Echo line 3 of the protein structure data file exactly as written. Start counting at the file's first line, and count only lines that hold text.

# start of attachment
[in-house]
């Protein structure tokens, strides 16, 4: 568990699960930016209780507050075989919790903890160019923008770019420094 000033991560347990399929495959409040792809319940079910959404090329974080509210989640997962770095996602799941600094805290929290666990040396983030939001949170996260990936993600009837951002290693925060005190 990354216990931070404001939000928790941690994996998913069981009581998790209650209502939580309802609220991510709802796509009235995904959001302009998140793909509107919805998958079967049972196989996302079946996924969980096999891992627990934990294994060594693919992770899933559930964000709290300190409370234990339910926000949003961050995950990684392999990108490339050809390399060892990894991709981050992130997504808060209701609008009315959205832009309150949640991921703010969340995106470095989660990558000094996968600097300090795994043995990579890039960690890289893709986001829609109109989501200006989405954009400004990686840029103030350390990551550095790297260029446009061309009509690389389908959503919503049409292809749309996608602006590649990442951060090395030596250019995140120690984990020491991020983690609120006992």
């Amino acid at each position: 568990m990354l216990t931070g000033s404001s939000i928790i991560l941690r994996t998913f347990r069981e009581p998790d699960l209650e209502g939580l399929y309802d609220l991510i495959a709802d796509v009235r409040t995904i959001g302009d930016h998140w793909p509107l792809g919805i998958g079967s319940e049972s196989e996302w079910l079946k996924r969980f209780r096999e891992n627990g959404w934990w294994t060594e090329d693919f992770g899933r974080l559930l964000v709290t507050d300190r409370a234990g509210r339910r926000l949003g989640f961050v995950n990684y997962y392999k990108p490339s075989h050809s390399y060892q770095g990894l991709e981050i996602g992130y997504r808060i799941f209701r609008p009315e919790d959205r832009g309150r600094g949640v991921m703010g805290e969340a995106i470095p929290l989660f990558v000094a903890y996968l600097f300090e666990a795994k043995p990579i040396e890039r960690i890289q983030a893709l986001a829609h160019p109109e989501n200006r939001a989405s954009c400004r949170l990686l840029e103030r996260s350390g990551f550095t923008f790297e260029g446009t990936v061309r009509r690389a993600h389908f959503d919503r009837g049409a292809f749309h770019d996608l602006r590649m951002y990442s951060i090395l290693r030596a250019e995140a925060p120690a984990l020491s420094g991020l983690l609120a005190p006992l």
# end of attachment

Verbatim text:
């Amino acid at each position: 568990m990354l216990t931070g000033s404001s939000i928790i991560l941690r994996t998913f347990r069981e009581p998790d699960l209650e209502g939580l399929y309802d609220l991510i495959a709802d796509v009235r409040t995904i959001g302009d930016h998140w793909p509107l792809g919805i998958g079967s319940e049972s196989e996302w079910l079946k996924r969980f209780r096999e891992n627990g959404w934990w294994t060594e090329d693919f992770g899933r974080l559930l964000v709290t507050d300190r409370a234990g509210r339910r926000l949003g989640f961050v995950n990684y997962y392999k990108p490339s075989h050809s390399y060892q770095g990894l991709e981050i996602g992130y997504r808060i799941f209701r609008p009315e919790d959205r832009g309150r600094g949640v991921m703010g805290e969340a995106i470095p929290l989660f990558v000094a903890y996968l600097f300090e666990a795994k043995p990579i040396e890039r960690i890289q983030a893709l986001a829609h160019p109109e989501n200006r939001a989405s954009c400004r949170l990686l840029e103030r996260s350390g990551f550095t923008f790297e260029g446009t990936v061309r009509r690389a993600h389908f959503d919503r009837g049409a292809f749309h770019d996608l602006r590649m951002y990442s951060i090395l290693r030596a250019e995140a925060p120690a984990l020491s420094g991020l983690l609120a005190p006992l």